So you want to change things up, huh? I don’t blame you. I often find myself wearing the same old clothes until my girlfriend inevitably complains about my T-shirts turning into caveman-style torso wraps. I also haven’t had a considerable haircut since some time back in 2015, which is just plain sad.
But as you know, change is scary. What happens if I decide to cut my hair and end up with something that I totally hate? I’d have to spend the whole year wearing hats and growing my hair back out. Or what if I buy a bunch of clothes, then realize I look ridiculous? What a waste!
According to our various experts, there are some simple ways to change up your look without doing anything too drastic — we’ve listed their advice below, starting with what might be the most important part of all: Your mind. Men can be, well, pretty terrible when it comes to supporting each other, and more often than not it’s the thought of being roasted by friends and colleagues that makes people reluctant to drastically update their look. So before you start messing with your appearance, it’s important to get in the right mindset and feel confident about what you’re doing.
Let’s get to it…
Deborah Heiser, applied development psychologist with a specialty in aging, and founder of The Mentor Project: Some people embrace change in their environment and their wardrobe, while others enjoy routine. [Whichever kind of person you are] can be due to:
1) Our Identity: Finding a look that matches how we see ourselves — trendy, preppy, corporate, conservative or perhaps laid back — is one way we express our identity. Changing our hair or wardrobe fits within this. But to see change and feel like we don’t have control over it — e.g., loss of hair or graying — can initially be distressing.
2) Our Personal Homeostasis: We all have our arousal ‘base’ that we feel most comfortable with. Some feel bored if they aren’t out socializing or changing their wardrobe, whereas others feel overstimulated if they’re out at a party, and they need to go home and rest afterwards — wardrobe and hairstyle changes also aren’t things they feel the need to change as often. This is based on our internal arousal level: Some people change their wardrobe every season, and they update their facial hair and get haircuts regularly. Others are comfortable in the same clothes season after season and don’t change their facial hair or hairstyle often.
To gather the courage to change, try to imagine your new look within your identity and within your comfort zone. By imagining the new look and visualizing yourself in everyday settings with that look, it will help prepare you for the next step. For some, it’s also helpful to talk with someone about the change — many girlfriends welcome a new look, and many friends may also be very supportive.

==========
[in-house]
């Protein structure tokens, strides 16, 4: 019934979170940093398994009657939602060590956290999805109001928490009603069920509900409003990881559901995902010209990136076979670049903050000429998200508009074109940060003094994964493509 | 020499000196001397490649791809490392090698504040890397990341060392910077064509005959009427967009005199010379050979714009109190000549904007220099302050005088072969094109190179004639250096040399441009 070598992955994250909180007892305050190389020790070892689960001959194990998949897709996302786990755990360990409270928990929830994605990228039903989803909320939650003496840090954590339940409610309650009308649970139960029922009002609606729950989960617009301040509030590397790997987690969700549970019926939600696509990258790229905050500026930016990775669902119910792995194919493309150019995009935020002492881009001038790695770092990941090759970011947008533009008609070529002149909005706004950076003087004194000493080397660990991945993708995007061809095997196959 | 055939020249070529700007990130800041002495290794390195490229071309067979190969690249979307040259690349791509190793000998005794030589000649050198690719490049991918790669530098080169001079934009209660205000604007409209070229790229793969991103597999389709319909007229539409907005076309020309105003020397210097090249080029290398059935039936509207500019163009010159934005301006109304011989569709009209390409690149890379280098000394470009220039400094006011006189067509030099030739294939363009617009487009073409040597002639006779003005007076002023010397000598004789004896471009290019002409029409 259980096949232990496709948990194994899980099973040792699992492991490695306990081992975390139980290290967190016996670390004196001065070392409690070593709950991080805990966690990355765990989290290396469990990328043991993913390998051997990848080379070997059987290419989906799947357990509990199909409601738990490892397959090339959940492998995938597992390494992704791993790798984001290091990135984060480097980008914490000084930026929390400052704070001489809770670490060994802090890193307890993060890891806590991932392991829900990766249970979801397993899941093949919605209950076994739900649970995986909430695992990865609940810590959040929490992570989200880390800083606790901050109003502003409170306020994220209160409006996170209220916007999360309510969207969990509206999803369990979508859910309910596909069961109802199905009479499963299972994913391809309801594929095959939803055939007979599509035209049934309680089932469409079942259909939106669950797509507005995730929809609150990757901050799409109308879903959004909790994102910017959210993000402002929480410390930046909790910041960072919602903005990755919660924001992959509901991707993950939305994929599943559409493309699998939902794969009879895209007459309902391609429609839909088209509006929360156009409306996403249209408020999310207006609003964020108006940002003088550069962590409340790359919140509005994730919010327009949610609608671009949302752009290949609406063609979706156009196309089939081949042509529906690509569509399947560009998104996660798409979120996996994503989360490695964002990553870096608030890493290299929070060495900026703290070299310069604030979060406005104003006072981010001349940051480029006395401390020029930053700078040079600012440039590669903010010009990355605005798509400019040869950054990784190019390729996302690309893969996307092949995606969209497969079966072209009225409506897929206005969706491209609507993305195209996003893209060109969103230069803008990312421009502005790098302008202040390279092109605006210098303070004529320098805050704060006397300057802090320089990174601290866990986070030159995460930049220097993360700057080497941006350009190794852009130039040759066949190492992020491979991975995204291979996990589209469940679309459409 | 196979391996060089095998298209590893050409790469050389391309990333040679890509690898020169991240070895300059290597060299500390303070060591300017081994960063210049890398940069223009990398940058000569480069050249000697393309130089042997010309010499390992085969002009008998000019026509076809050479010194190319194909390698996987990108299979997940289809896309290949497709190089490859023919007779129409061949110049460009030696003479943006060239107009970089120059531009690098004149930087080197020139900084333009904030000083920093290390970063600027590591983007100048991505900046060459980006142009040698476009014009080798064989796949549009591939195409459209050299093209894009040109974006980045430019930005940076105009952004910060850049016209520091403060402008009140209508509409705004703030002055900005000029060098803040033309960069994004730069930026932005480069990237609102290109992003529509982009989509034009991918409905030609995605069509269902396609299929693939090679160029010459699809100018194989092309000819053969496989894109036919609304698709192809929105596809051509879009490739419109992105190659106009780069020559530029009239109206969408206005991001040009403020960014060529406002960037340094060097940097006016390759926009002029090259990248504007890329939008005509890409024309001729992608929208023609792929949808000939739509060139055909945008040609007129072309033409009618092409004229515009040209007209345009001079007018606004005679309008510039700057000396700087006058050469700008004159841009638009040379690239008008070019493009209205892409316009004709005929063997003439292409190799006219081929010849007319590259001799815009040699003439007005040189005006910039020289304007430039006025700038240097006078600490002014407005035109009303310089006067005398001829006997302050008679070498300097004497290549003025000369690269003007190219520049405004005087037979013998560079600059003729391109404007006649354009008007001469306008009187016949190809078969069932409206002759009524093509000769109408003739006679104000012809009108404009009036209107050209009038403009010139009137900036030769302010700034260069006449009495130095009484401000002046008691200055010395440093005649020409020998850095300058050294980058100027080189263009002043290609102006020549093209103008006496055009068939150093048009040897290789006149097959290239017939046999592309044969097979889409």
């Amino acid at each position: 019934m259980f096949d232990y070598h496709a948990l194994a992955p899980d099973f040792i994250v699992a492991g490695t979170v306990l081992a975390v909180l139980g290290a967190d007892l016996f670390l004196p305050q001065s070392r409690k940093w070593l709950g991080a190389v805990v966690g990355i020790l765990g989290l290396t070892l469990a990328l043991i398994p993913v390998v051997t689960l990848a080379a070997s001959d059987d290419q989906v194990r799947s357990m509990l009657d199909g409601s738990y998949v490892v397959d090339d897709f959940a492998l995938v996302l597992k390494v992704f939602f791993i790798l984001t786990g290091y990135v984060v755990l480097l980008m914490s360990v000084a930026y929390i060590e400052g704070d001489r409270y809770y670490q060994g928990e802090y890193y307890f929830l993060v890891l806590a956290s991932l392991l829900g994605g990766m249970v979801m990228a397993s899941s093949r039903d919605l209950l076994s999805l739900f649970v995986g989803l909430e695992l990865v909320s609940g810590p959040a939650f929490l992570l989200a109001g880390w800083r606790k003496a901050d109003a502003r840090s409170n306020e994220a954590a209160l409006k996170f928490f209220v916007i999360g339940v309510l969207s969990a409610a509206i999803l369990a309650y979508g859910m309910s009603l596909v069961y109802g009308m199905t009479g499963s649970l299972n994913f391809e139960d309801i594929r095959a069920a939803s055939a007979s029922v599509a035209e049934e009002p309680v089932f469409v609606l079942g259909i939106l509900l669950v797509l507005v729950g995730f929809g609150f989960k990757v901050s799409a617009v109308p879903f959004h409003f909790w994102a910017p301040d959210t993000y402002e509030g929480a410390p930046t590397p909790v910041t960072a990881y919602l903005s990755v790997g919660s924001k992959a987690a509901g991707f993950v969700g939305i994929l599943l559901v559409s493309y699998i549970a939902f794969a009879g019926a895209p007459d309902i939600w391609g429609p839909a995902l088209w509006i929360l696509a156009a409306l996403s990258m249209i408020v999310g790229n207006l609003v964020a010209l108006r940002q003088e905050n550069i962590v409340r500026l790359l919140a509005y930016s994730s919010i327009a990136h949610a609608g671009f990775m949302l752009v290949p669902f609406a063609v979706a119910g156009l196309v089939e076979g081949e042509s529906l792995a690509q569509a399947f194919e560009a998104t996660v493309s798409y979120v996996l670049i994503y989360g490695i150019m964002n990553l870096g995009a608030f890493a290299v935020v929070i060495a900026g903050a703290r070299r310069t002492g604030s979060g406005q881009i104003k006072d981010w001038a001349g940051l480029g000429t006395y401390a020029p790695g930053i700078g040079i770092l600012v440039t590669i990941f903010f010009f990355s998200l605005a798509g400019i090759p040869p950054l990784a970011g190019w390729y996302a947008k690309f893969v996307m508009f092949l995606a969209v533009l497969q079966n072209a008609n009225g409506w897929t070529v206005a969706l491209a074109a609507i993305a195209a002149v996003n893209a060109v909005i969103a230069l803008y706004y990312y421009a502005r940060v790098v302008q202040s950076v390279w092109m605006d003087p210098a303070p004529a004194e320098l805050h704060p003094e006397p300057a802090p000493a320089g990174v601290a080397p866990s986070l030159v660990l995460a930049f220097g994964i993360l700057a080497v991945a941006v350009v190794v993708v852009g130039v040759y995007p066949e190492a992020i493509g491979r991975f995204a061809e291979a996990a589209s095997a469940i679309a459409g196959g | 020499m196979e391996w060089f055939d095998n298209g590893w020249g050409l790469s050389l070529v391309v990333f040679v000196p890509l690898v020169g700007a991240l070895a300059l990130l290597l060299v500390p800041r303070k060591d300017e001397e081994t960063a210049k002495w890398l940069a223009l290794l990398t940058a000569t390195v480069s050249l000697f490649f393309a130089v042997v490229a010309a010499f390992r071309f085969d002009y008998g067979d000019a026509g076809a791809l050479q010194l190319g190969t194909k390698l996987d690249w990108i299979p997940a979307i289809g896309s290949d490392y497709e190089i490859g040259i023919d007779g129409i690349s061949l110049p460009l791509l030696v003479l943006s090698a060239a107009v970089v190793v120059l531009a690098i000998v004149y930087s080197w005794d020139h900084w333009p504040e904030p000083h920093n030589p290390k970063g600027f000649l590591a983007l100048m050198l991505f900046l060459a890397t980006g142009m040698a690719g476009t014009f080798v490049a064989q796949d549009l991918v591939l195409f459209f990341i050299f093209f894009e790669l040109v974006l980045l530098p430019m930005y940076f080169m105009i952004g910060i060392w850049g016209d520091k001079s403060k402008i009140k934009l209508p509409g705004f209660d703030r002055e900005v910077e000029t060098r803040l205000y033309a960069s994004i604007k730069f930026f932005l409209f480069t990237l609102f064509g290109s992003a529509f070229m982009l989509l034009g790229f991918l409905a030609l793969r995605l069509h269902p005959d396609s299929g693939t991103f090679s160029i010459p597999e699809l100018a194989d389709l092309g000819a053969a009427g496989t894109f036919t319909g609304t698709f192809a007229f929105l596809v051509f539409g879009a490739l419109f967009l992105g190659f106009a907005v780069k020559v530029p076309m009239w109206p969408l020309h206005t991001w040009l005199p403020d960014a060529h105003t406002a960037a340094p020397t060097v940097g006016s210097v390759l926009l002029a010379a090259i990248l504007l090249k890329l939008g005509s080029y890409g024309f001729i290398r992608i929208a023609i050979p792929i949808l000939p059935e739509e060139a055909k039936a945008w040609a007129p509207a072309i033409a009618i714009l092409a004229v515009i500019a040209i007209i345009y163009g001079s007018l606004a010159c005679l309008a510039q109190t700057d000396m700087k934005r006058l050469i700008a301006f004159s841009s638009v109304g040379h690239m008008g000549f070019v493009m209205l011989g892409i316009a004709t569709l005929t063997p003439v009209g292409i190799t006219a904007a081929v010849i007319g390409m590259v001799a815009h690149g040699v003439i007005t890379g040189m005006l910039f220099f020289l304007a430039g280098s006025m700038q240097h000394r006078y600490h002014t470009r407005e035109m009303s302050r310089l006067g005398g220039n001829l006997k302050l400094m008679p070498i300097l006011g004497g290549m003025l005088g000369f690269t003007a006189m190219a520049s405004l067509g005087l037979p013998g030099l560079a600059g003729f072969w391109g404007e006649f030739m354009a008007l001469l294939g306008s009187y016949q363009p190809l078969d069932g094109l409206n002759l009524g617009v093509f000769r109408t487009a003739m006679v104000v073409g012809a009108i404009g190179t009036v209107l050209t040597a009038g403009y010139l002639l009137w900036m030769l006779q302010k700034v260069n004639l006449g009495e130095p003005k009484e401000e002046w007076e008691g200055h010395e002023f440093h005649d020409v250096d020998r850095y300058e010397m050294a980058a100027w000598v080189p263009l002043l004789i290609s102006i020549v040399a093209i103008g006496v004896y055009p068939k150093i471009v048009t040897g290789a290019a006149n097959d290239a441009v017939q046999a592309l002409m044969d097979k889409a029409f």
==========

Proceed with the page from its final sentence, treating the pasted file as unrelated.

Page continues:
YOUR FACIAL HAIR
Zain Nawaz, Dollar Shave Club’s resident beard expert: If you want to experiment with your beard, try doing it on a Friday after work. This way, you can remain in isolation and cry without being seen by your friends, and hopefully by Monday, some of the chaos you’ve created will be covered up. Secondly, it’s always good to Google beard styles and then emulate looks that you like. Even having someone assist you can be a good move, since this is new territory.
Rayne Parvis, stylist: To experiment with your look, try new colors and prints in a style that you like. For example, if you know you feel great in a white T-shirt and blue jeans, try a blue T-shirt and gray jeans in a similar style that you already like (most stores have many colors in the same styles). Then, to add an element of style, try a sports coat with a fun pocket square. If you feel too fancy in a sports coat or blazer, try a bomber jacket in a fresh color.
To sum it up, pick something you already love to wear and see if you can reinvent it in different colors and prints. Then add that third piece of something interesting — either jewelry (like a leather bracelet or a watch) or interesting jacket.
Asia J, barber: If you’re thinking about changing something, the best thing you should do is go to your barber — even for a consultation, which is sometimes free — because they know what looks good on you.
Vanessa Rodriguez, hairdresser at Simbiotica Hair House: Look at pictures of the styles you like, and take them to your hairstylist. That way, your hairstylist can let you know what will look good on you and what would work for your hair type. The good thing with guys is that their hair grows quickly. So I usually show them pictures, and we both agree on what to do. In my experience, I’d say that guys don’t like their hair too short, so I mostly cut a little at a time until we’re both happy.